Bob's Mellor Mill Diary
Bob (Robert Humphrey-Taylor) is leading the excavations at Mellor Mill.
Copyright R H-T ©
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John Riley had commented: Thanks for the image - I 've seen it before but not at such a good resolution- which newspaper is it from ? It's interesting to note that there is a chimney stack asymmetrically located at the junction of the central bay and linear factory block (A) - evidenced on both photographs - also a door way below the steps to the side bays (B) - I am unsure whether there was also a single stack serving the offices or whether feature C was architectural decoration to the central bay parapet.
What does your red dotted line on the second picture indicate?
The chimneys make sense since there would at least need to be flue for the water wheel basement (viewing platform) fire and I can't imagine the central offices would be without some heat. I had noticed what seems to be a doorway under the steps up to the right promontory. We are currently working on the cellar area below that which is the mill end of the tunnel bringing the auxiliary power from the Waterloo wheel. At the moment there is no evidence of a ground level floor in that promontory and it maybe that the door under the stairs led onto a flight down into the cellar/ shaft service areas.
Time for you to pop down and have another look!
Note the Waterloo wheel house and the tunnel to carry the drive shaft into the mill. The tunnel lines up nicely with the right hand promontory of the mill building.
What appears to be a copper button (or part of a button) found yesterday between the cobbles in the day stable whilst excavating the second slurry drain.
John Glithero had written: I have now had a better look at the 2009 report and here are some comments. 3.2 Worrall's Trade Directories for 1887 and 1891 show that the mill was run by John Clayton & Co Limited. I have looked at the National Archives (Kew) website (www.nationalarchives.gov.uk/catalogue/) and found that a John Clayton & Co Limited was incorporated in 1875 and that 2 Board of Trade files exist. These are BT/31/2170/100118 and BT34/159/10118. I have looked at BT files for many companies and found a wealth of information.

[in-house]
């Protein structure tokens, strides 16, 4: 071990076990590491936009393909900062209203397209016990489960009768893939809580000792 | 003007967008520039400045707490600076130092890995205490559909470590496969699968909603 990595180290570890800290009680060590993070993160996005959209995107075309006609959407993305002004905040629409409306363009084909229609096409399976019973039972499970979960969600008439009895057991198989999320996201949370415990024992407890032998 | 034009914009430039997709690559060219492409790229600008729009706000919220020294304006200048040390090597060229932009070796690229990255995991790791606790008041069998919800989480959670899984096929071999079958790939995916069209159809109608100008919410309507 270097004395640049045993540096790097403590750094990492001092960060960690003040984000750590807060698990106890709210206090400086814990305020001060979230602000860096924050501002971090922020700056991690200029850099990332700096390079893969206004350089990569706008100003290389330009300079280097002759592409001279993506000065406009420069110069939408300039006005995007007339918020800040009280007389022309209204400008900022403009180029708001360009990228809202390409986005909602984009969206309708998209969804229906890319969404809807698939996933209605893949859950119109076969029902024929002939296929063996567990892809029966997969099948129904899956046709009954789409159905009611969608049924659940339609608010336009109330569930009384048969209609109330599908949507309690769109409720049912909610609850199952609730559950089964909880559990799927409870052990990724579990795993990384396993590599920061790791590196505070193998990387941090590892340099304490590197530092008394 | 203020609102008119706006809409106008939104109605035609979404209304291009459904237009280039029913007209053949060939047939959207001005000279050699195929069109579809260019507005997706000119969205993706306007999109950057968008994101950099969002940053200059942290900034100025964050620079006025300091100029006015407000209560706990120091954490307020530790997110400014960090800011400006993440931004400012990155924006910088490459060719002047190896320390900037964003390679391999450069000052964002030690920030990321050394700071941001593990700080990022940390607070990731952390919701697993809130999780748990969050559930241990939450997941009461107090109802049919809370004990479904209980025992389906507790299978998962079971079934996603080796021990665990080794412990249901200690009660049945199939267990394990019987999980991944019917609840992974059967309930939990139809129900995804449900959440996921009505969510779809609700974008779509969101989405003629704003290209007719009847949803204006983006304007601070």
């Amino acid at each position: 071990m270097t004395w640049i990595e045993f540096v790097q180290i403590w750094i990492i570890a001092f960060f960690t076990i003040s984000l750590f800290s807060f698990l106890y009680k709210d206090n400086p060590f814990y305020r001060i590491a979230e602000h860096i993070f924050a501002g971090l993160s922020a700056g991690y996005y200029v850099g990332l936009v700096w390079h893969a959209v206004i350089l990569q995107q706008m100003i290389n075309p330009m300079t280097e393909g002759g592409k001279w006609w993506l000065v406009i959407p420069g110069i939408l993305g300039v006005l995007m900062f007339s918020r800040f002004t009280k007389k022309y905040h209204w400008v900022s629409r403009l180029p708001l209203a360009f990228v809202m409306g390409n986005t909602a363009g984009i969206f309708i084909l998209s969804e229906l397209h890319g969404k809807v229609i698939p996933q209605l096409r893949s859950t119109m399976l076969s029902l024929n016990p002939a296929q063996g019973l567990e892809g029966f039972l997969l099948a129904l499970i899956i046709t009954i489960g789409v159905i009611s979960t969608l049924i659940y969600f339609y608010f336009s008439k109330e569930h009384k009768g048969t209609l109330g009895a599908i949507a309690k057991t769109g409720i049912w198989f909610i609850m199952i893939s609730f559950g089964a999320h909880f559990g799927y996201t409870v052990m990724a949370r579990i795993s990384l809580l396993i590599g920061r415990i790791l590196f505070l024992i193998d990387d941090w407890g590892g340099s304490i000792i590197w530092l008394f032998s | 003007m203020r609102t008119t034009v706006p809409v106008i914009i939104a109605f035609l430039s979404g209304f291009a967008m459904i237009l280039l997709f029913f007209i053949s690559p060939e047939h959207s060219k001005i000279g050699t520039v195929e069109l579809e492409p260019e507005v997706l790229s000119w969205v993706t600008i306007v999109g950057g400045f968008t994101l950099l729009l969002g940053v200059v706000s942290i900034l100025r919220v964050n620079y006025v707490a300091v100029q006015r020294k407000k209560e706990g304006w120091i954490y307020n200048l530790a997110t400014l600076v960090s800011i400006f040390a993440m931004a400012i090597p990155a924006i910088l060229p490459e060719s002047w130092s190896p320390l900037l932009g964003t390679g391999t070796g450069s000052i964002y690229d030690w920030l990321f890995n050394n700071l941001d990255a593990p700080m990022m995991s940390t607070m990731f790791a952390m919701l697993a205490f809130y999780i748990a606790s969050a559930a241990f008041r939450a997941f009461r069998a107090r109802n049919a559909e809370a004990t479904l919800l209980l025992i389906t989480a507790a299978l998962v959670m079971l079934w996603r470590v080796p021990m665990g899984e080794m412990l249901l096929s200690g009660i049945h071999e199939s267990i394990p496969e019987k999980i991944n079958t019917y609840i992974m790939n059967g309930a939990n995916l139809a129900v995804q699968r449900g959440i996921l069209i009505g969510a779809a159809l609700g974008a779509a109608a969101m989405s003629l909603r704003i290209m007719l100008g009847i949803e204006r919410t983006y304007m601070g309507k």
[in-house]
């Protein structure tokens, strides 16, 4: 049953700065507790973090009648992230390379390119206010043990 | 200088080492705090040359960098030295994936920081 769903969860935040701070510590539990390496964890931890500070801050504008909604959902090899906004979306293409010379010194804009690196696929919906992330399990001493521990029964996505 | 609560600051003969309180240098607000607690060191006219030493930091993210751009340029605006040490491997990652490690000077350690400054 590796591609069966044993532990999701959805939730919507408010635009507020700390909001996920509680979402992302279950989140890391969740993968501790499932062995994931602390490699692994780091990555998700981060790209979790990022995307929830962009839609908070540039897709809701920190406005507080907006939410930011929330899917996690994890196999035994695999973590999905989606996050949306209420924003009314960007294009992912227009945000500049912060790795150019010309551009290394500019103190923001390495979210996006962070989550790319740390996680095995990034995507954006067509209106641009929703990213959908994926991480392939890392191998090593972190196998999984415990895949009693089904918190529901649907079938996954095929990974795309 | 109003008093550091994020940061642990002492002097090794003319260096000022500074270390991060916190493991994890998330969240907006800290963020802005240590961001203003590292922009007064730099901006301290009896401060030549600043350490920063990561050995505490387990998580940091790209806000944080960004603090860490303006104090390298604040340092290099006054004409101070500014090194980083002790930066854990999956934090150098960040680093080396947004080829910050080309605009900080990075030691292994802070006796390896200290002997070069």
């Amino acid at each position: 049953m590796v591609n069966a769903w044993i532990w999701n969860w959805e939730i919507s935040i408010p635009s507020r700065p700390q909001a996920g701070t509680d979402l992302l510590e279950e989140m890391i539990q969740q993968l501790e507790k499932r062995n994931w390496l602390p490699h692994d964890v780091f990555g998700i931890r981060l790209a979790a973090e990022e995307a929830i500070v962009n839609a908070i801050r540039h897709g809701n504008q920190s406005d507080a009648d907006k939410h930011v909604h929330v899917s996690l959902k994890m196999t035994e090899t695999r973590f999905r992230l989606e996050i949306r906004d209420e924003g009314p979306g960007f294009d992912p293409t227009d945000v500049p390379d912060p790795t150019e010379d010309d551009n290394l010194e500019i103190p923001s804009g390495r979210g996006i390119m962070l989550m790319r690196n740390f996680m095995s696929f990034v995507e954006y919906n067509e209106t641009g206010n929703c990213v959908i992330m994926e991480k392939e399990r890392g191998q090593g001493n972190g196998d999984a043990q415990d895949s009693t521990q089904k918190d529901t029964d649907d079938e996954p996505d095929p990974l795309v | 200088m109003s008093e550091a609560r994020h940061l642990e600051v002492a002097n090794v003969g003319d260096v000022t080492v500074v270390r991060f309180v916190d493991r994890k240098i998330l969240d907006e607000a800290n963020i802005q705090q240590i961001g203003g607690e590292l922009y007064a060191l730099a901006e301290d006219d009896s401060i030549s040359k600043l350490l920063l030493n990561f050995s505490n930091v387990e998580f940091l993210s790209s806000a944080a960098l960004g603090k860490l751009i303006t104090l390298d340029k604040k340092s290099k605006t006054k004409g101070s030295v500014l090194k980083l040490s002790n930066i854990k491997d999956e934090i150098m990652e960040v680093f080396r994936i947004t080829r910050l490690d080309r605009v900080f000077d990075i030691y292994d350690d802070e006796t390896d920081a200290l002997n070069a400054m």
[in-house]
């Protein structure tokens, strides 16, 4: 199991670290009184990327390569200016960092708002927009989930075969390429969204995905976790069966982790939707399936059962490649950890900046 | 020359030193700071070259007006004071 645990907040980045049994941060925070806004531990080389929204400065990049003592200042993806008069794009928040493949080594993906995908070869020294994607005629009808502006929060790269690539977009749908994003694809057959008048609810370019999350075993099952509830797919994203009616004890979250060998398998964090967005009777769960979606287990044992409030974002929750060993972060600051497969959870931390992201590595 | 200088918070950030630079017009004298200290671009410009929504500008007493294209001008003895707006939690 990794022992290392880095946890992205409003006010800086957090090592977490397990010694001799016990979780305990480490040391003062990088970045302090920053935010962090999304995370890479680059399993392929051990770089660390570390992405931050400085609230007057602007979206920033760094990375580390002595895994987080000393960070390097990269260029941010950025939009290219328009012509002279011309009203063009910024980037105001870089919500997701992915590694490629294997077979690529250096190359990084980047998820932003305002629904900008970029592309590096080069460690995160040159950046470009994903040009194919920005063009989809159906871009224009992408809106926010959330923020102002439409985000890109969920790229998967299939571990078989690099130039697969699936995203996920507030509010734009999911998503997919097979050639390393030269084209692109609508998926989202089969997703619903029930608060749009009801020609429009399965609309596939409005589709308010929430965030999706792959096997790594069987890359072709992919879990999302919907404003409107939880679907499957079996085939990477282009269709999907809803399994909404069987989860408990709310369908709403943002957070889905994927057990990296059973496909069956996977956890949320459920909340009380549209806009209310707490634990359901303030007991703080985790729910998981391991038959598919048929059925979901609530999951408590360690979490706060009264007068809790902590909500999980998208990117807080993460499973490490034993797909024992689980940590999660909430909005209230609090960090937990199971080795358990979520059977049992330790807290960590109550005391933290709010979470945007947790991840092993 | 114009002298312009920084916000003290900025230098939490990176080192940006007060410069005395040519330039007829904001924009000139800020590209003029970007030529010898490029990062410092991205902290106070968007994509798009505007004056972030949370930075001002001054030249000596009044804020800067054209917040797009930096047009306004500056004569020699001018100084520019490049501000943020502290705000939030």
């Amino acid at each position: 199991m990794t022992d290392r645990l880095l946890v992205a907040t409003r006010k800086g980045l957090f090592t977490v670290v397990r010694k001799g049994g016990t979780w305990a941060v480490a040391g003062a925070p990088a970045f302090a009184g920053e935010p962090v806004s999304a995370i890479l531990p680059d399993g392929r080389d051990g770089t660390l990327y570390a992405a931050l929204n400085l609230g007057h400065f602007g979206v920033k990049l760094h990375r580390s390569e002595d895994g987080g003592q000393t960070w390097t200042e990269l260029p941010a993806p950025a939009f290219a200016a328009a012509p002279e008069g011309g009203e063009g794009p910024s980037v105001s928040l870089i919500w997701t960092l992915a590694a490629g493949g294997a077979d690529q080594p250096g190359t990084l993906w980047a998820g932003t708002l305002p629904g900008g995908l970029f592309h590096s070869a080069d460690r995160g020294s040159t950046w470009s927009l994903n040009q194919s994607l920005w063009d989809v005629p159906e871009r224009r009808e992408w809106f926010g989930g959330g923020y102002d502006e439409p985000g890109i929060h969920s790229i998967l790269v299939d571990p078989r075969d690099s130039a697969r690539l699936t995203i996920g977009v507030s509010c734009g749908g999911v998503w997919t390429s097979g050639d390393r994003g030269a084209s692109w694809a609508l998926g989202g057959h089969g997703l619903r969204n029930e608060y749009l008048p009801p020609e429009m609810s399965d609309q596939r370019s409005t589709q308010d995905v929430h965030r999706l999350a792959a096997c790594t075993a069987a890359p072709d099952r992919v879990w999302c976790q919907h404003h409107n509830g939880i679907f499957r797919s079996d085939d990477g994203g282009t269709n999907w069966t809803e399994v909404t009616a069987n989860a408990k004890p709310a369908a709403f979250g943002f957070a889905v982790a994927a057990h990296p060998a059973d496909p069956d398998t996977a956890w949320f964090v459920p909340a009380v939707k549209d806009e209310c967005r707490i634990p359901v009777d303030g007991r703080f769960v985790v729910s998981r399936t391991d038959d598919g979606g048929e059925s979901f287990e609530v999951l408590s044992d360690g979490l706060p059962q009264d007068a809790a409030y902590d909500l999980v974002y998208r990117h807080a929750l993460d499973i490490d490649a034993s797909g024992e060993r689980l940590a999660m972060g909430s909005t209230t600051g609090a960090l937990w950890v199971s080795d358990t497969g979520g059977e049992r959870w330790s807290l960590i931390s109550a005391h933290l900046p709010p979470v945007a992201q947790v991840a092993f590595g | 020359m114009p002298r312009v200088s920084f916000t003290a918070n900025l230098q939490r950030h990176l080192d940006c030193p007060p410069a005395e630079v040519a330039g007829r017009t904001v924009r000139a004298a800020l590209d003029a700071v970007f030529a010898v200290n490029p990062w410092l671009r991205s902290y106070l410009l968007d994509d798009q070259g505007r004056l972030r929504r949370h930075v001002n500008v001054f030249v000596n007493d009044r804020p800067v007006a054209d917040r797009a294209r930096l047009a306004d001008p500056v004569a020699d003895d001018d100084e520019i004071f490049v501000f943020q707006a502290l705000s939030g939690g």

However, I have no appetite for going to Kew at the moment. Kew are able send photocopies but it might work out expensive.
I have looked at The London Gazette on line (just Google London Gazette) and found that in 1883 the company reduced its share capital from £40,000 to £24,000 (solicitor Edward Kyander of Dukinfield) and again in 1889 to £8,000 (Solicitor J H Garforth of Ashton). The company was wound up in 1895, S W Swire being the Chairman. I do not know the reason for reducing the capital and wonder if it was the same company.
4.1 I have overlaid the plans of the trenches (Figures 10, 11 and 12) onto the 1898 1:2,500 OS map, but the fit is not very good at the gap between the mill and the brick extension to the east. I think that this is because I am magnifying the map well beyond its limit of accuracy and the mill is coming out a little too wide. I cannot see any dimension connecting Trench 1 to Trench 2.
4.2.3 I do not recognise the foundation stones in Area C as engine beds. They might have been for some piece of cotton processing machinery or possibly for a hoist. We do know a hoist was fitted sometime between 1812 and 1832, and it might well have been replaced later.
Bob responded: Thank you for all that research. I feel I may have to go and stay with one of my nieces who lives in Kew just around the corner from the National Archives.
Pity about the map. We really could do with something drawn to a much larger scale. There is a glimmer of hope that the Deeds for the Oldknow Estate may well reside in the records at Worsley [Willersley- jh] Hall. It is quite likely that they will contain very detailed maps and plans. John and Ann are pursuing that lead.
Some recent images and text from the Mellor Mill project:
After much discussion, between Bob H-T and John Riley, it was worked out that the centre projection of the mill, at ground level is in fact a stable for visitors. John has produced a 3D drawing of the likely layout of the wheel pit, cellars and stable. Visitors to the mill would have arrived either on horseback or by horse drawn carriage. On arriving at the steps leading to the main entrance their transport would have been collected from them. Their horse, taken into the visitors stable, would have been groomed, fed and watered ready for the visitor leaving on their return journey.